Sunday, August 21, 2011

Washington Mourvedre v. Spanish Monastrell

The Vuelta Espana started on Saturday with a Team Time Trial (TTT)   If you have Universal Sports on your TV you can watch all the stages (live and replayed).  There are lots of other Internet Video Streaming feeds too.  Check out It is a good source for streaming video and details about the races.

The first week of the race is through South East Spain where the red variety Monastrell is the predominant grape.  I wonder what type of "recovery drink" the racers will be enjoying?

The first Vuelta Espana Lucha Vino matchup features a 2008 Bodegas Castano Hecula Monastrell v. 2008 McCrea Cellars Mourvedre

Tale of the Tape

Bodegas Castano Hecula Monastrell

100% Monastrell from the Yecla D.O.

Purchased from Bin 41 for $12.

McCrea Cellars Mourvedre

76% Mourvèdre, 20% Syrah, 4% Grenache from the Ciel du Cheval, Elephant Mountain and Sugarloaf vineyards in Red Mountain and the Yakima Valley AVAs.

Purchased from McCrea Cellars at the Urban Enoteca tasting room for $28.

Round 1.  First Opening:

The Hecula has a nose that is earthy, with pungent minerals and dark stone fruit.  The palate is mostly currant with some cedar notes and a dry cherry bark finish.

McCrea's Mourvedre is showing a nose of smoked meat, pepper, earth, cedar spice and dark red fruit.  The palate is black cherry, Asian spice and a touch of cedar cigar box with a dry finish featuring notes of all spice.

The Monastrell is down to earth, coming into the ring firing with both barrels.  The McCrea Cellars Mourvedre is more layered and complex easily taking round 1 with a variety of kung fu moves.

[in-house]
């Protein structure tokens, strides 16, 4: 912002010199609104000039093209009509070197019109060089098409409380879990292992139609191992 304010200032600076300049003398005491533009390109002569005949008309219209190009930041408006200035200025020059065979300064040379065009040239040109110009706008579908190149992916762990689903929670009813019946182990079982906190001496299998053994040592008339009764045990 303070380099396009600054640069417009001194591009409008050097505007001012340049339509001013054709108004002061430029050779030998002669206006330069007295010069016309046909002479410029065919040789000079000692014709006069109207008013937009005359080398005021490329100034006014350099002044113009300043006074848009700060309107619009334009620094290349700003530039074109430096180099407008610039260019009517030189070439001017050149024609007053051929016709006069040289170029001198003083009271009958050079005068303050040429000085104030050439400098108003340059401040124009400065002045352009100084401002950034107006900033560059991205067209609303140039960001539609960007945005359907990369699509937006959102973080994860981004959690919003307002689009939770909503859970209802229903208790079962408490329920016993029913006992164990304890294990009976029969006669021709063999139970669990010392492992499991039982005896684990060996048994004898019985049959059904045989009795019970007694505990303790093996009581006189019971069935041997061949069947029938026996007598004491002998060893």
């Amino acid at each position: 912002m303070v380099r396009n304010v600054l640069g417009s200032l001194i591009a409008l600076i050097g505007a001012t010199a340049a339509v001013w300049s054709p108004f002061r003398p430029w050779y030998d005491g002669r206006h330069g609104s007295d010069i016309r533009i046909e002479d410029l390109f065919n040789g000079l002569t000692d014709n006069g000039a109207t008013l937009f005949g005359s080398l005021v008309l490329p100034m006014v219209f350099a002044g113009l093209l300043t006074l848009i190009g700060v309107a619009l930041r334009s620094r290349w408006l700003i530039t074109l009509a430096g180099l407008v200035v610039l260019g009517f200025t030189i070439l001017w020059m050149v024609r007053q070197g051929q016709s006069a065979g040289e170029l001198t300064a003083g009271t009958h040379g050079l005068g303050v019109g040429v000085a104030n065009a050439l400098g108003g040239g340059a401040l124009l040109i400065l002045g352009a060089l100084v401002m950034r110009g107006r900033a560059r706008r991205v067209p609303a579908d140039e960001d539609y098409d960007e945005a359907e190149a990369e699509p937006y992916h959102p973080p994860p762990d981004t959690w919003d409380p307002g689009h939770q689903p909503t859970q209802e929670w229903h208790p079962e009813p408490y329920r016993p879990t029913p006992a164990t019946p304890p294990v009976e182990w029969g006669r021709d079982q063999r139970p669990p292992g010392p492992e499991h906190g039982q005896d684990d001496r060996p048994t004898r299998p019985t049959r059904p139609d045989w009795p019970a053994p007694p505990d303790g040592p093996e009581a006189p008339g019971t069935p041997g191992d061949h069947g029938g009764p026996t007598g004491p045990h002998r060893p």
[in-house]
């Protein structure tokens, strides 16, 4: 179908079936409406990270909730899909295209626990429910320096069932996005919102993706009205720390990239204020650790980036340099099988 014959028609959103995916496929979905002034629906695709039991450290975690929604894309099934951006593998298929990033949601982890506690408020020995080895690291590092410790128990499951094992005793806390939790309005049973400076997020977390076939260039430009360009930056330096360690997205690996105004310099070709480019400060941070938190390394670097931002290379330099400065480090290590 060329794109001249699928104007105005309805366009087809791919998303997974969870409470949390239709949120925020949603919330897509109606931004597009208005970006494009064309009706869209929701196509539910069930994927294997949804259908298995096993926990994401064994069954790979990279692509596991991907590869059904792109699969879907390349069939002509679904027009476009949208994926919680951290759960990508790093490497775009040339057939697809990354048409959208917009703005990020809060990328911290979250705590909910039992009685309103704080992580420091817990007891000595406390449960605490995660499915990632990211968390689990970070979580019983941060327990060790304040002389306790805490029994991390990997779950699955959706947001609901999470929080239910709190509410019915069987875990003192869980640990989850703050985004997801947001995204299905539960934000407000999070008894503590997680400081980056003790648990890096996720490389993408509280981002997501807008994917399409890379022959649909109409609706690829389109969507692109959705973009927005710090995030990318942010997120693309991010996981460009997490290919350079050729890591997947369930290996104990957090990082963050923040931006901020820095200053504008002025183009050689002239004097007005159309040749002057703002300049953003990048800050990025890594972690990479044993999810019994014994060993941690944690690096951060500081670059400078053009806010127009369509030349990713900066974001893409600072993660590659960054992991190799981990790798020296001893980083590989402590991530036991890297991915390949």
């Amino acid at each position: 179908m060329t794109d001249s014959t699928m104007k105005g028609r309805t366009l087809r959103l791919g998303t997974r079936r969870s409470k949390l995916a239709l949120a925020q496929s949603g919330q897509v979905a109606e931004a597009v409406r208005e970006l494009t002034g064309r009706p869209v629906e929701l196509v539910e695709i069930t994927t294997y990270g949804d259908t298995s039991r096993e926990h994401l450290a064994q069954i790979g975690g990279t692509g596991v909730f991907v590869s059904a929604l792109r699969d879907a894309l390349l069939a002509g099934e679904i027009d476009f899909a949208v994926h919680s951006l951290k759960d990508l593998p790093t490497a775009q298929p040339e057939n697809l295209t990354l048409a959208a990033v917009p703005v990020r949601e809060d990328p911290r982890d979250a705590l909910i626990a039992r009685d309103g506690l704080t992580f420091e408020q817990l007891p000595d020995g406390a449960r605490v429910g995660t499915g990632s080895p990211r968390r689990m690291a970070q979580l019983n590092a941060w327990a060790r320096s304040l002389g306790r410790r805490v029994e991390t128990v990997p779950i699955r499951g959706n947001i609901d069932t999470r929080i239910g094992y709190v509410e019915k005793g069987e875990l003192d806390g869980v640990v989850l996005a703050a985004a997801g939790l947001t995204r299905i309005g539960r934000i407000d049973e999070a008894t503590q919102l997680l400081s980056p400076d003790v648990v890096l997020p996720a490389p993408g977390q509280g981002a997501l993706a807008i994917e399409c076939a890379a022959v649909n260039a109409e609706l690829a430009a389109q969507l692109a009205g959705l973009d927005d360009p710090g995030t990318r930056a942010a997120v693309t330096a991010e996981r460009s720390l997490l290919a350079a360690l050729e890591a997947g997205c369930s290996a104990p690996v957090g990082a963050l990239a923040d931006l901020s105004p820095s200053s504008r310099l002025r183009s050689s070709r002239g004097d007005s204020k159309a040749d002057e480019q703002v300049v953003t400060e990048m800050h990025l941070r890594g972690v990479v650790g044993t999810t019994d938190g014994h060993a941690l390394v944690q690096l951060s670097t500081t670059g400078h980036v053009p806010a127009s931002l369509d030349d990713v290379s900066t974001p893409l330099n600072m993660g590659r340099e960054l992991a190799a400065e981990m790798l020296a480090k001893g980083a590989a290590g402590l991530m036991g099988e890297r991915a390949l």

Round 2.  One hour after Opening

The Hecula nose is showing some interesting notes of camp fire, funk and red fruit.  The palate is cherries, menthol and dry cedar spice that clings on to a dry finish.

The Mourvedre has a nose of smoked meat, salt n peppa and some cedar spice.  The palate is still showing currant, Asian spice and a cedar spicebox finish.

The Hecula Monastrell has built up some more interest on the nose and the palate while the Mourvedre has evolved slightly from the first round.  This round was closer with the McCrea Mourvedre barely hanging on to take the second round.

Round 3. One day later

The Hecula has a nose of ark red fruit and earth.  The palate is currants, black cherry, cedar and spices.  The finish is dry cedar and spice.

The McCrea is showing a funky dark fruit nose with a palate of black cherry and some slight bitterness that lingers on to the finish that is dry and dominated by cherry bark.

Both Luchadors lost some of their swagger over night with the McCrea losing quite a bit of its complexity.

Round three goes to the Hecula Monastrell.

Wrap up and over all observations

Being a simple-minded Luchador, I had no idea that Monastrell and Mourvedre are the same grape.  So, I learned something new during this match.  I also learned that there is not very much Mourvedre growing in Washington.

The final score was McCrea 2 and Hecula 1.  I have to say that this was another match that was closer than the final score.  Also, the Spanish Monastrell put up a huge fight against the WA State Mourvedre that cost more than twice as much as the Monastrell.  The Monastrell may have also been at a disadvantage since the McCrea Mourvedre had some hidden Syrah and Grenache tag team partners.  Before you cry foul, remember nobody ever said wrestling was fair!

I give the McCrea Mourvedre an 87 and the Hecula Monastrell an 86.